Do you know what I hate? Spoilers. A few years back when a new Star Wars movie hit theaters someone on my social media posted a huge spoiler.
Some people just want to see the world burn.
But, why do we get so upset by spoilers? I think because audiences are motivated by the act of discovery. We want to excavate a story. To discover its secrets on our own. That’s why the ending is always so important, and why gossip is so prevalent in the workplace.
Bad writers can spoil this story excavation. How? By not burying any secrets in the text. By giving every detail at the surface level. So, how do good writers avoid this?
They use subtext.
But, before we talk about subtext lets step back and discuss two other important elements- Text, and context. We’ll start with the text.
What is text?
This is the easy one to explain. The text is the words you put down on paper. The dialogue and the narration. Simple right?
The text tells us the basics of a scene. What the characters are doing and saying, what everything looks like. It is the foundation for subtext. So, let’s take a look at a few beats from a scene, and examine the text.
I thought you were baby-sitting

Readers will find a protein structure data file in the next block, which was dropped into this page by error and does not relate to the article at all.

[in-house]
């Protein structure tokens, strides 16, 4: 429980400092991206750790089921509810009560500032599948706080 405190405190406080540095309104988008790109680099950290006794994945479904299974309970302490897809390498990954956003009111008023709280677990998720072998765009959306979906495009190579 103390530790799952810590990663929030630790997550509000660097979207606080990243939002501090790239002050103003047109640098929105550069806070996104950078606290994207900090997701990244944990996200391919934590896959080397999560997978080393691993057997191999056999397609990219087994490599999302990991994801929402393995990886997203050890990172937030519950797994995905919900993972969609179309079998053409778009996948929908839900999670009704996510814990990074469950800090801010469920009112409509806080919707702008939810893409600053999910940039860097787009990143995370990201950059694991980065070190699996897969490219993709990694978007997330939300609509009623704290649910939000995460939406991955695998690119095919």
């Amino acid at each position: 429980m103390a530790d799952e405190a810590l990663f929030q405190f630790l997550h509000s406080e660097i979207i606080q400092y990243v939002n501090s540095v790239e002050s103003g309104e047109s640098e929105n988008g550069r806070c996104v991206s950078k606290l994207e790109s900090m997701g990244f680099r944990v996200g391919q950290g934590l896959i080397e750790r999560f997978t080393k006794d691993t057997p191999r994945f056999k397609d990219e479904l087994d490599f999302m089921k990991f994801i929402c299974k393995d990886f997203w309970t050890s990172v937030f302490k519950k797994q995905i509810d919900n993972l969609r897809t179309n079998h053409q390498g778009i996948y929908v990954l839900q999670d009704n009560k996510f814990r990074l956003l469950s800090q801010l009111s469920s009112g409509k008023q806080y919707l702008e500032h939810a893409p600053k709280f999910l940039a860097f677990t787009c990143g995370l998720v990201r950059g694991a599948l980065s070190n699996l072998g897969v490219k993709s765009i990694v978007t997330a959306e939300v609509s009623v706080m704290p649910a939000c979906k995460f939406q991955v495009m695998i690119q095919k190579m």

The only reason she baby-sits is
to have a place to…
Laurie suddenly stops and turns back toward the school.
I have a place for that.
I forgot my chemistry book.
Who cares? I always forget my
Laurie glances down the street.
LAURIE’S POV — STATION WAGON
The station wagon slowly moves up the street toward them.
The shape isn’t visible behind the windshield.
ANGLE ON GIRLS
Isn’t that Davon Graham? He’s
don’t think so…
Here the text tells us some basics. We know the characters names, we know what they’re doing, and hear what they’re discussing. But that’s it. To add subtext we first need context.
What is Context?
Context is everything that surrounds the dialogue. That includes the environment of the scene, but it also includes all the events that happened prior to the scene. This is where foreshadowing really starts to pay off.
Consider this line:
A woman walks down the street.
Pretty basic right? We can add context by describing the setting:
An old woman walks down a dark alley. Ahead of her a street light barely flickers. Behind her, she hears a faint sound. Footsteps.
With context, we have a mood. So, next question…
What is a subtext?
A subtext is the marriage of these two elements. The example of the woman in the alley demonstrates how context can add a mood, and therefore a subtext. But, subtext can also show up in dialogue.
Take Laurie’s final line of the scene we first looked at, “don’t think so…” It’s truncated. There’s a pregnant pause. Laurie is nervous about something.
Your next question is probably:
How do I write a subtext?
There are a lot of ways, but let’s focus on three- dialogue, setting, and action. First, though, let’s go back to my earlier example, the three girls walking home, and look at it with the benefit of subtext:
Now, a scene from a movie is not a completely fair comparison. Filmmakers have some tools available that writers don’t. John Carpenter wrote a chilling musical theme for Halloween that conjures dread as soon as you hear it. You can probably thank the odd 5/4 time signature for that.